"Cool Quotes From Cool Cats"

I love Ray Wylie Hubbard. Snake Farm….ooooh, this is a great record.
Ringo Starr

“This is the best record I’ve heard in ten years…Hubbard is ripe”
Tony Joe White
Swamp Fox

Ray Wylie Hubbard , an alt-country southern rocker is one mean motorcycle. Snake Farm is a double wide load of blues guitar and sly humor, your basic old school boogie.
Stephen King
Scary Book Writer

“Hubbard’s a gnarly old dude and he’s got some really cool hats”
Chris Robinson
Black Crowe

"Ray Wylie Hubbard is a poet. He rocks harder than most and is as intimate a songwriter as they come.
He's not just he real deal - he is the deal. I love Ray Wylie Hubbard.”
Jack Ingram

- Ringo, Tony Joe, Stephen, Chirs, Jack

"All Music Guide-Snake Farm"

Snake Farm
Release Date June 27, 2006
The third song on Ray Wylie Hubbard's 11th studio album, Snake Farm, is called "Heartaches and Grease," and that would have been a pretty good title for the record -- these 11 numbers are shot through with deep, growling guitars that sound like a hopped-up muscle car roaring past you late at night, reeking of Pennzoil and cheap thrills, while Hubbard's lyrics serve up tales of deals with the devil, encounters with a variety of difficult women, and sweet and dirty temptations in all sizes. Snake Farm's approach suggests Hubbard and producer/guitarist Gurf Morlix listened to the raw, bluesy groove of "Choctaw Bingo" that closed out his previous album, Delirium Tremolos, and just moved forward from there; this disc has the same sort of wicked late-night vibe as Exile on Main St., only moved to Texas and written from the perspective of someone who knows a good bit more about where the wrong choices can take you than Mick and Keef had figured out back in the day. Hubbard's songs are the perfect match for the album's gloriously ominous mood -- the craft of his lyrics is superb and he can tell as story as well (and as intelligently) as anyone around today (cue up "The Wild Gods of Mexico" to hear him in stellar form), but he also knows when to cut to the chase and let a simpler, more casual approach take over ("Mother Hubbard's Blues" and the title cut sound as if Hubbard could have made them up as he went along, except there isn't a moment where they hit a wrong note or land on the wrong foot). And the core players on these sessions -- Hubbard, Morlix, Rick Richards on drums and George Reiff on bass -- are superb, rumbling with the muscle of a first-class rock outfit while boasting the laid-back but lethal timing of a great blues band; anyone who still thinks of Hubbard as a marginal figure from the Texas outlaw country scene will get straightened out good and quick after one listen to this disc. There's never been much argument about Ray Wylie Hubbard's gifts as a songwriter, but Snake Farm demonstrates he can make records just as well as he can write, and it's hard to imagine anyone will make a better 3:00 A.M. record than this one in 2006. ~ Mark Deming, All Music Guide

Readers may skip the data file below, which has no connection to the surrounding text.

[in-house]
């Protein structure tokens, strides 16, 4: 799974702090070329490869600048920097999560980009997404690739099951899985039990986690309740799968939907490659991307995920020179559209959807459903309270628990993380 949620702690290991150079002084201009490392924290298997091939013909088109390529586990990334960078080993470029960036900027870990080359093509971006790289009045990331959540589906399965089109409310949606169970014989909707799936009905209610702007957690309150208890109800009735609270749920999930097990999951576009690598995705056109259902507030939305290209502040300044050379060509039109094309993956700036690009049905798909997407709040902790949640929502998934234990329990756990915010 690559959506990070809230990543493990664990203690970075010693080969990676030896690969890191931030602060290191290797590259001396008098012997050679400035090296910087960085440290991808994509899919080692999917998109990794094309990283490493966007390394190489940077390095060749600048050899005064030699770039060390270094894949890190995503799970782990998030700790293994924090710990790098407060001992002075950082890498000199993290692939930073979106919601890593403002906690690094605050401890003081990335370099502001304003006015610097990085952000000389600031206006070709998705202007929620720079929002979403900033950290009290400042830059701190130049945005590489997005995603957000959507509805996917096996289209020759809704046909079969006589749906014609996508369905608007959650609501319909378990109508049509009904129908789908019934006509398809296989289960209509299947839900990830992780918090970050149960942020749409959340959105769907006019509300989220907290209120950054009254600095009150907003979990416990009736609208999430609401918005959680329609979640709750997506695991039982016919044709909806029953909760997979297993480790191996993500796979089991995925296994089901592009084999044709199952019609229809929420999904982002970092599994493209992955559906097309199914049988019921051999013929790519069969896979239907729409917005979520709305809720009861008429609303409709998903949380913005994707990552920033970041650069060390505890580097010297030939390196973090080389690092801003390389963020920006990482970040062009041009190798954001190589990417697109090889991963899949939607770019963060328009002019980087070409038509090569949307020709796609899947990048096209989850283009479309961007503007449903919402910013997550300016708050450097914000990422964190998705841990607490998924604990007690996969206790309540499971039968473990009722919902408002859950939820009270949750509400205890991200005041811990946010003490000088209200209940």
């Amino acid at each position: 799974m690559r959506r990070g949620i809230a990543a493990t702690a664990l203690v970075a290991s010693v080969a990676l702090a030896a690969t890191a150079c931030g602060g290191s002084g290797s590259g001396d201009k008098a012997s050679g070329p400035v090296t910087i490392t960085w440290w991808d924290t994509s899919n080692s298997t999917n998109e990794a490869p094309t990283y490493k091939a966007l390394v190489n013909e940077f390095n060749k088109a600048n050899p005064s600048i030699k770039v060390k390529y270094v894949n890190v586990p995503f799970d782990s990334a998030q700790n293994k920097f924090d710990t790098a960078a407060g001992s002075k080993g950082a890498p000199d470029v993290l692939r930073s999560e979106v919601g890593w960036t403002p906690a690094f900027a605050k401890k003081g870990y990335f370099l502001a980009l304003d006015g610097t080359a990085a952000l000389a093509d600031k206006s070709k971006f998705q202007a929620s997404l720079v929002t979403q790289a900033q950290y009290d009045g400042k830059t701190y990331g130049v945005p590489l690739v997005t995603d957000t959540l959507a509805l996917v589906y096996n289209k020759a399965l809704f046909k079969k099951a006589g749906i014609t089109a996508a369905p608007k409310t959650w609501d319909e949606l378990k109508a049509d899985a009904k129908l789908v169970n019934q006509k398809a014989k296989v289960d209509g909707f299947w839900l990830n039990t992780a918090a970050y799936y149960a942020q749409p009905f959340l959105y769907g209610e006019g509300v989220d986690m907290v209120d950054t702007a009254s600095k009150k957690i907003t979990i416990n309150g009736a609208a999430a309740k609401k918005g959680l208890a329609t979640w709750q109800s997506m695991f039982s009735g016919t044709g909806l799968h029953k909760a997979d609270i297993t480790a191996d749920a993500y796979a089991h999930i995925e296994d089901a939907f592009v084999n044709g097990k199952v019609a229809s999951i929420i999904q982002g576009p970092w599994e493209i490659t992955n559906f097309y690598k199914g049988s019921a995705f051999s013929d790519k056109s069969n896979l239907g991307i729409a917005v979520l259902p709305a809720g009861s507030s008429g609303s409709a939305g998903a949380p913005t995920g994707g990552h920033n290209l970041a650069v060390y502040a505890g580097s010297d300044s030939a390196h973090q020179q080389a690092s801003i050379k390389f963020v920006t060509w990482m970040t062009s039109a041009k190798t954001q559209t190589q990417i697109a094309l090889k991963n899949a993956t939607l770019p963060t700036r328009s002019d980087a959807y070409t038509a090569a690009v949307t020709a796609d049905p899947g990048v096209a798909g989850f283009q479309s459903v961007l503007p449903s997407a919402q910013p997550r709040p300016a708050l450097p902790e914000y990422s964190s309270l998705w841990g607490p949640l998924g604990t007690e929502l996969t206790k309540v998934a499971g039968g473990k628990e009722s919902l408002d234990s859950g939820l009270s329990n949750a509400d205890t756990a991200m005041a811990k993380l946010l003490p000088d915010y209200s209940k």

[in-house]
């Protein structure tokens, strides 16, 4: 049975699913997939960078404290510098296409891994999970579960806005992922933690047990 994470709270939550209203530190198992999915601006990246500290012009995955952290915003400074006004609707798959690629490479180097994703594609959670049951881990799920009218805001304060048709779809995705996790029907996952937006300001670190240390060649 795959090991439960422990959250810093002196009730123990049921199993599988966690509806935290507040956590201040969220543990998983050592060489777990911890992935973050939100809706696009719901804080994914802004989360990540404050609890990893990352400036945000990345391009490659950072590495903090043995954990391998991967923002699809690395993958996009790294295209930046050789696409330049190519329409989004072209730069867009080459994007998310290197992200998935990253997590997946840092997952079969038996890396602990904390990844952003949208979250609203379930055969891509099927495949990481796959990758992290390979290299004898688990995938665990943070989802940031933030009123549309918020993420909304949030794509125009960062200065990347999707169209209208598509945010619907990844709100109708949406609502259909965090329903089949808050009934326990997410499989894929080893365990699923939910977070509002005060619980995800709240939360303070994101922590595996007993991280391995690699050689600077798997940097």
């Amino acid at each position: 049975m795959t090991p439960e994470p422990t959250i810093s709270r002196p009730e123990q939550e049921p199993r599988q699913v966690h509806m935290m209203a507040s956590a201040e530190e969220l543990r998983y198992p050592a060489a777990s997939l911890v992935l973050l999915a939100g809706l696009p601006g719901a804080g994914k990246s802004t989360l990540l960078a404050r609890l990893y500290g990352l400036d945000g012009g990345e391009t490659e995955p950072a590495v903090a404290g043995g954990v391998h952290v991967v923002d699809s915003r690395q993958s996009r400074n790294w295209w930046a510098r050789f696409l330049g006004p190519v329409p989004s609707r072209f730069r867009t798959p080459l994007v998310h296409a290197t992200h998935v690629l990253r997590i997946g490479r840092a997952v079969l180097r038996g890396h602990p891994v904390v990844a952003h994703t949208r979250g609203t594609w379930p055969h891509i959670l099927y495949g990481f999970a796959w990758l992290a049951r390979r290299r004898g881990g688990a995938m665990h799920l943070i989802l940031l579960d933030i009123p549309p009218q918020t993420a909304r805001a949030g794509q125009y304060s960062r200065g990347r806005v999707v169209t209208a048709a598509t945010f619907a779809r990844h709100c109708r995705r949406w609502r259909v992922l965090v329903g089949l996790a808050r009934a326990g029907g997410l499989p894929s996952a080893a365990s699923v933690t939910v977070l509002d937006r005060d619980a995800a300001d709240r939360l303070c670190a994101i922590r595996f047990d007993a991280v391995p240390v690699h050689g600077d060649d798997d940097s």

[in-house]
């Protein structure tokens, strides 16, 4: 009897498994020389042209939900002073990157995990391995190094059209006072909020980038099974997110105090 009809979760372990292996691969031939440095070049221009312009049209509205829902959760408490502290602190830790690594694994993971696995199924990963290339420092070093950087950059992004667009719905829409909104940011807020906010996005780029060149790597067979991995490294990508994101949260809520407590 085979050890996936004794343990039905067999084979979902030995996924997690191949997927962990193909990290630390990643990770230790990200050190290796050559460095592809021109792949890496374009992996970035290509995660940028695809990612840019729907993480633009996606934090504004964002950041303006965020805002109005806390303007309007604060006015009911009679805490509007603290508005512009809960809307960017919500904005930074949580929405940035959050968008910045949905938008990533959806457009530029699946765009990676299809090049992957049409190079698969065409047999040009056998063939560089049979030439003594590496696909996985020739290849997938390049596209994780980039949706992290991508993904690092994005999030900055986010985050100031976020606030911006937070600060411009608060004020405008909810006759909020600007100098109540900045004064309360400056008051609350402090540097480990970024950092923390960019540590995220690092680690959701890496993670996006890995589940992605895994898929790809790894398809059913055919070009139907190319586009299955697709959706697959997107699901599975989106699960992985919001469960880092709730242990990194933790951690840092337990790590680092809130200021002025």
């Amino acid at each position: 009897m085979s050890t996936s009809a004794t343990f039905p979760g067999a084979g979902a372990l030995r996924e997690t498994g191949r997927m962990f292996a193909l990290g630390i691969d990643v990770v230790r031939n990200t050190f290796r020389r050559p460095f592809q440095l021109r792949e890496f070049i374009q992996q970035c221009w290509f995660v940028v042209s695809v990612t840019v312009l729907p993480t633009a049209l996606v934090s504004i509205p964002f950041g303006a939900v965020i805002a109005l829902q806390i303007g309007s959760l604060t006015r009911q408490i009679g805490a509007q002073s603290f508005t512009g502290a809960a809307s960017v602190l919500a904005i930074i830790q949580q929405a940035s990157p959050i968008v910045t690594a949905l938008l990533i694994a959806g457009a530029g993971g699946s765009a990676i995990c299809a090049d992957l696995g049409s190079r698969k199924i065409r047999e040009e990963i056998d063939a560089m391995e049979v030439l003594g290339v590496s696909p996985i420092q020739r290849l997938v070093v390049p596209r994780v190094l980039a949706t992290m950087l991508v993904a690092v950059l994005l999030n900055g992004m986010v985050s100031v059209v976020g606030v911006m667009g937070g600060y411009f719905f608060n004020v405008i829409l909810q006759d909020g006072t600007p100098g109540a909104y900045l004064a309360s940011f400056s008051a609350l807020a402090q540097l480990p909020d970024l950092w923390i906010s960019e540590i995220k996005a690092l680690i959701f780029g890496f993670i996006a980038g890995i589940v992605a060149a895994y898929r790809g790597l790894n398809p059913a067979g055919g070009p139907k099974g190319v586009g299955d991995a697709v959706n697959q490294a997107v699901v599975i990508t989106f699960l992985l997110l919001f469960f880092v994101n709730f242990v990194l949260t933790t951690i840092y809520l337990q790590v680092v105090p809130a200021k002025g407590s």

- Mark Deming

"Billboard Picks"

Billboard Picks - Album Picks

January 08, 2005,
Delirium Tremolos

Ray Wylie Hubbard is not known for releasing CD after CD (this is only his
fifth album), so when a new one comes along, more often than not, it is
something special. Such is the case with "Delirium Tremolos." It finds
Hubbard not only offering some stirring originals but also
uncharacteristically covering others. Woody Guthrie's "This Mornin' I Am
Born Again," for example, is a funeral dirge in his hands, and Eliza
Gilkyson's "The Beauty Way" is a passionate and powerful tribute to the
troubadour's life. He lends world-weary authority to Roger Tillison's
"Rock and Roll Gypsies" and joins forces with Jack Ingram on Hubbard's own
thieves fable "Dallas After Midnight." Hubbard's vocals are perfect for
the tortured, tattooed "Torn in Two," and "Drivin' Wheel" is just plain